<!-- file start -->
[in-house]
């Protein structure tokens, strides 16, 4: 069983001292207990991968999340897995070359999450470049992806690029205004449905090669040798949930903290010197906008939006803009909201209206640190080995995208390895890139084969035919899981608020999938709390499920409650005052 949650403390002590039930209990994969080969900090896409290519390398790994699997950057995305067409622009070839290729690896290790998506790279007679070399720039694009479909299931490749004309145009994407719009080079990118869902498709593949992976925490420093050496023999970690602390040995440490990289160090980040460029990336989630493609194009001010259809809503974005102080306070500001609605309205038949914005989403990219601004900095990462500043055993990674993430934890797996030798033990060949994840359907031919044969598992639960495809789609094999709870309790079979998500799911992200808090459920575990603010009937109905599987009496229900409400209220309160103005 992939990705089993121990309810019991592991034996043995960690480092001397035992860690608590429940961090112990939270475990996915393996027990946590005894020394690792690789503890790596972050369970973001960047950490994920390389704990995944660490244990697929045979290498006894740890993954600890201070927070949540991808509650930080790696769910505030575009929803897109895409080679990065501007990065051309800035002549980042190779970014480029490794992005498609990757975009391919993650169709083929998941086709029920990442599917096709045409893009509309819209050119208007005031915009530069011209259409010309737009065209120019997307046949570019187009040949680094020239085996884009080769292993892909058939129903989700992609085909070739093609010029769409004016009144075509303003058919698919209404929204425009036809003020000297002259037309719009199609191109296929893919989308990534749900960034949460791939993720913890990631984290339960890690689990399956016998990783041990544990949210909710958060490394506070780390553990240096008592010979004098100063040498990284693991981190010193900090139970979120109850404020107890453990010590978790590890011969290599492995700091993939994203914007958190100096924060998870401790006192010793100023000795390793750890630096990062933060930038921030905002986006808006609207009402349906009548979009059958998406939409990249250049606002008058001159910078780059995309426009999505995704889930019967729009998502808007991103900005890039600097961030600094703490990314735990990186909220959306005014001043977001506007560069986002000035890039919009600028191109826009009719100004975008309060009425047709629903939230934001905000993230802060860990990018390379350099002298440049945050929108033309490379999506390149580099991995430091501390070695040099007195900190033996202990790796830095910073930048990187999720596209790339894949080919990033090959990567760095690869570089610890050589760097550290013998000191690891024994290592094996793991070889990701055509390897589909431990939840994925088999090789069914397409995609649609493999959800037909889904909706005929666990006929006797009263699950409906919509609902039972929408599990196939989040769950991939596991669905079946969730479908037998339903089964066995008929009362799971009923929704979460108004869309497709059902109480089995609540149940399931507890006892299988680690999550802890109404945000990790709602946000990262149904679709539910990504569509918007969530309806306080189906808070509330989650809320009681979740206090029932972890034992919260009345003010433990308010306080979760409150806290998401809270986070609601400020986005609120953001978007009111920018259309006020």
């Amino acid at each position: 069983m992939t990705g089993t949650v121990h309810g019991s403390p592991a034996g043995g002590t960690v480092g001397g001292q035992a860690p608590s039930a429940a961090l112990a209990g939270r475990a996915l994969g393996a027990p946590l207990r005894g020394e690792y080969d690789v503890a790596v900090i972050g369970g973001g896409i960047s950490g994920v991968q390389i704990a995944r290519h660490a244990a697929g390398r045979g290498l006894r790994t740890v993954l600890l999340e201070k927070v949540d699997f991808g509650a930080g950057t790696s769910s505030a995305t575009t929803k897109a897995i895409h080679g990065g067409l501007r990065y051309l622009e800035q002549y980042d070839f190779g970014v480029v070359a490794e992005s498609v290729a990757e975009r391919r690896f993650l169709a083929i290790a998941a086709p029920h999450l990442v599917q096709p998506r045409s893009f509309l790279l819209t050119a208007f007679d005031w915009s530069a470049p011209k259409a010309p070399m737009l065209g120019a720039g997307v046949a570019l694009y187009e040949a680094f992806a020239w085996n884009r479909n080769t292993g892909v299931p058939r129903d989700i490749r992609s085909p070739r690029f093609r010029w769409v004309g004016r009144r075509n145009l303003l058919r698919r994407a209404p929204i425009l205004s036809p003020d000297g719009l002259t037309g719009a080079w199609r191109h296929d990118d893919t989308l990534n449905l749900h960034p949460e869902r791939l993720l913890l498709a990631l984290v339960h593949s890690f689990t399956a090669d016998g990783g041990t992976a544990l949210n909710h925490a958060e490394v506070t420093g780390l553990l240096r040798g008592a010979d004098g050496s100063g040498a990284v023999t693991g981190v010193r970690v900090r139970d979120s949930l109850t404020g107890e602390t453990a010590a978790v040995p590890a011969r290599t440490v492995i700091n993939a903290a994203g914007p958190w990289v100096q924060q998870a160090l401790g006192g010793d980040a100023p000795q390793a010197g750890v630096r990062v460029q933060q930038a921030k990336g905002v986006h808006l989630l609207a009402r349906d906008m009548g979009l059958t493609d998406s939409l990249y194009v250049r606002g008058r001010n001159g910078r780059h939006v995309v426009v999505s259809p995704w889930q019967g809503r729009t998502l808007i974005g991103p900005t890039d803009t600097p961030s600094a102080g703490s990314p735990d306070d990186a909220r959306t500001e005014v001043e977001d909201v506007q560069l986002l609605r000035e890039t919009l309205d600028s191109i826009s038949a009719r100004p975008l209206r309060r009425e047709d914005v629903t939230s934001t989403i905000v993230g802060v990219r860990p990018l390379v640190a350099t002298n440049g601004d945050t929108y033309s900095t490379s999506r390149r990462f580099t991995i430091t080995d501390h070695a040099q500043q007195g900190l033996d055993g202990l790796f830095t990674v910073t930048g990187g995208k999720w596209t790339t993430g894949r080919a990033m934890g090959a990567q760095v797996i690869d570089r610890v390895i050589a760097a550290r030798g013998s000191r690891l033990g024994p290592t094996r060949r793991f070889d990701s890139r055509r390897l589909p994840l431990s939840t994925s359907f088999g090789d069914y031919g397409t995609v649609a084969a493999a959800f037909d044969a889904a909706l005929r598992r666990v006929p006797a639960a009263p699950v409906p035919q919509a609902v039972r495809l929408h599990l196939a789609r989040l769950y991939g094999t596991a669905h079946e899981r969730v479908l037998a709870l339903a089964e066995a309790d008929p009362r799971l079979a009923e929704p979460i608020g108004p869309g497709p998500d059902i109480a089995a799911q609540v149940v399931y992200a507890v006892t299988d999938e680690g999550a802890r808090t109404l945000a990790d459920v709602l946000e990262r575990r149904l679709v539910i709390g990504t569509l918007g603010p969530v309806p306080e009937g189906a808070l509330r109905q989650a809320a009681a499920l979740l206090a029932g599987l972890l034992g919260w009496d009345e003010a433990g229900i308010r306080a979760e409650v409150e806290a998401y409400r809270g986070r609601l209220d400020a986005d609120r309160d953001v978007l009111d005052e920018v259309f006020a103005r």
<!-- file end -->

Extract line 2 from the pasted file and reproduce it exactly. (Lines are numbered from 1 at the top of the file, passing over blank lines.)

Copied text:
């Protein structure tokens, strides 16, 4: 069983001292207990991968999340897995070359999450470049992806690029205004449905090669040798949930903290010197906008939006803009909201209206640190080995995208390895890139084969035919899981608020999938709390499920409650005052 949650403390002590039930209990994969080969900090896409290519390398790994699997950057995305067409622009070839290729690896290790998506790279007679070399720039694009479909299931490749004309145009994407719009080079990118869902498709593949992976925490420093050496023999970690602390040995440490990289160090980040460029990336989630493609194009001010259809809503974005102080306070500001609605309205038949914005989403990219601004900095990462500043055993990674993430934890797996030798033990060949994840359907031919044969598992639960495809789609094999709870309790079979998500799911992200808090459920575990603010009937109905599987009496229900409400209220309160103005 992939990705089993121990309810019991592991034996043995960690480092001397035992860690608590429940961090112990939270475990996915393996027990946590005894020394690792690789503890790596972050369970973001960047950490994920390389704990995944660490244990697929045979290498006894740890993954600890201070927070949540991808509650930080790696769910505030575009929803897109895409080679990065501007990065051309800035002549980042190779970014480029490794992005498609990757975009391919993650169709083929998941086709029920990442599917096709045409893009509309819209050119208007005031915009530069011209259409010309737009065209120019997307046949570019187009040949680094020239085996884009080769292993892909058939129903989700992609085909070739093609010029769409004016009144075509303003058919698919209404929204425009036809003020000297002259037309719009199609191109296929893919989308990534749900960034949460791939993720913890990631984290339960890690689990399956016998990783041990544990949210909710958060490394506070780390553990240096008592010979004098100063040498990284693991981190010193900090139970979120109850404020107890453990010590978790590890011969290599492995700091993939994203914007958190100096924060998870401790006192010793100023000795390793750890630096990062933060930038921030905002986006808006609207009402349906009548979009059958998406939409990249250049606002008058001159910078780059995309426009999505995704889930019967729009998502808007991103900005890039600097961030600094703490990314735990990186909220959306005014001043977001506007560069986002000035890039919009600028191109826009009719100004975008309060009425047709629903939230934001905000993230802060860990990018390379350099002298440049945050929108033309490379999506390149580099991995430091501390070695040099007195900190033996202990790796830095910073930048990187999720596209790339894949080919990033090959990567760095690869570089610890050589760097550290013998000191690891024994290592094996793991070889990701055509390897589909431990939840994925088999090789069914397409995609649609493999959800037909889904909706005929666990006929006797009263699950409906919509609902039972929408599990196939989040769950991939596991669905079946969730479908037998339903089964066995008929009362799971009923929704979460108004869309497709059902109480089995609540149940399931507890006892299988680690999550802890109404945000990790709602946000990262149904679709539910990504569509918007969530309806306080189906808070509330989650809320009681979740206090029932972890034992919260009345003010433990308010306080979760409150806290998401809270986070609601400020986005609120953001978007009111920018259309006020």